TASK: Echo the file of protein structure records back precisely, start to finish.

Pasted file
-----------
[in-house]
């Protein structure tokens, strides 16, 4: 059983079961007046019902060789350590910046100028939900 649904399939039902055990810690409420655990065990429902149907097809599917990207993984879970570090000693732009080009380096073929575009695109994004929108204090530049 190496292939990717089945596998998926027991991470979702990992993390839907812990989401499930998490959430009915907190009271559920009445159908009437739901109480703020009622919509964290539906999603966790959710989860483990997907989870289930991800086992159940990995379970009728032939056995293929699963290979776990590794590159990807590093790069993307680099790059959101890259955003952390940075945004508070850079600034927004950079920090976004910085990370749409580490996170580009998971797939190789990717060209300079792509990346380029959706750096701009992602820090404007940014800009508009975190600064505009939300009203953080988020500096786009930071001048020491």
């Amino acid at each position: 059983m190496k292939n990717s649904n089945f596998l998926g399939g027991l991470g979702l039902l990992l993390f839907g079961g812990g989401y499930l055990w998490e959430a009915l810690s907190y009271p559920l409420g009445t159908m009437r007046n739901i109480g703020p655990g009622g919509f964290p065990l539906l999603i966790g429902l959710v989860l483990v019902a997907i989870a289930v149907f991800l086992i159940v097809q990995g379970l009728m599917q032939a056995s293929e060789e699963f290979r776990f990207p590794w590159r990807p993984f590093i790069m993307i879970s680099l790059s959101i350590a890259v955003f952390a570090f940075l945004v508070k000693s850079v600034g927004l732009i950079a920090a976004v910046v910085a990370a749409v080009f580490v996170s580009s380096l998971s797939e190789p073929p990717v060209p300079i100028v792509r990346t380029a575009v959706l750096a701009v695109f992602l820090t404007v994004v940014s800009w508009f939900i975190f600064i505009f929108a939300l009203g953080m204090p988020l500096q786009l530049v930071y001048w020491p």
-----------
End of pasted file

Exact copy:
[in-house]
């Protein structure tokens, strides 16, 4: 059983079961007046019902060789350590910046100028939900 649904399939039902055990810690409420655990065990429902149907097809599917990207993984879970570090000693732009080009380096073929575009695109994004929108204090530049 190496292939990717089945596998998926027991991470979702990992993390839907812990989401499930998490959430009915907190009271559920009445159908009437739901109480703020009622919509964290539906999603966790959710989860483990997907989870289930991800086992159940990995379970009728032939056995293929699963290979776990590794590159990807590093790069993307680099790059959101890259955003952390940075945004508070850079600034927004950079920090976004910085990370749409580490996170580009998971797939190789990717060209300079792509990346380029959706750096701009992602820090404007940014800009508009975190600064505009939300009203953080988020500096786009930071001048020491």
């Amino acid at each position: 059983m190496k292939n990717s649904n089945f596998l998926g399939g027991l991470g979702l039902l990992l993390f839907g079961g812990g989401y499930l055990w998490e959430a009915l810690s907190y009271p559920l409420g009445t159908m009437r007046n739901i109480g703020p655990g009622g919509f964290p065990l539906l999603i966790g429902l959710v989860l483990v019902a997907i989870a289930v149907f991800l086992i159940v097809q990995g379970l009728m599917q032939a056995s293929e060789e699963f290979r776990f990207p590794w590159r990807p993984f590093i790069m993307i879970s680099l790059s959101i350590a890259v955003f952390a570090f940075l945004v508070k000693s850079v600034g927004l732009i950079a920090a976004v910046v910085a990370a749409v080009f580490v996170s580009s380096l998971s797939e190789p073929p990717v060209p300079i100028v792509r990346t380029a575009v959706l750096a701009v695109f992602l820090t404007v994004v940014s800009w508009f939900i975190f600064i505009f929108a939300l009203g953080m204090p988020l500096q786009l530049v930071y001048w020491p």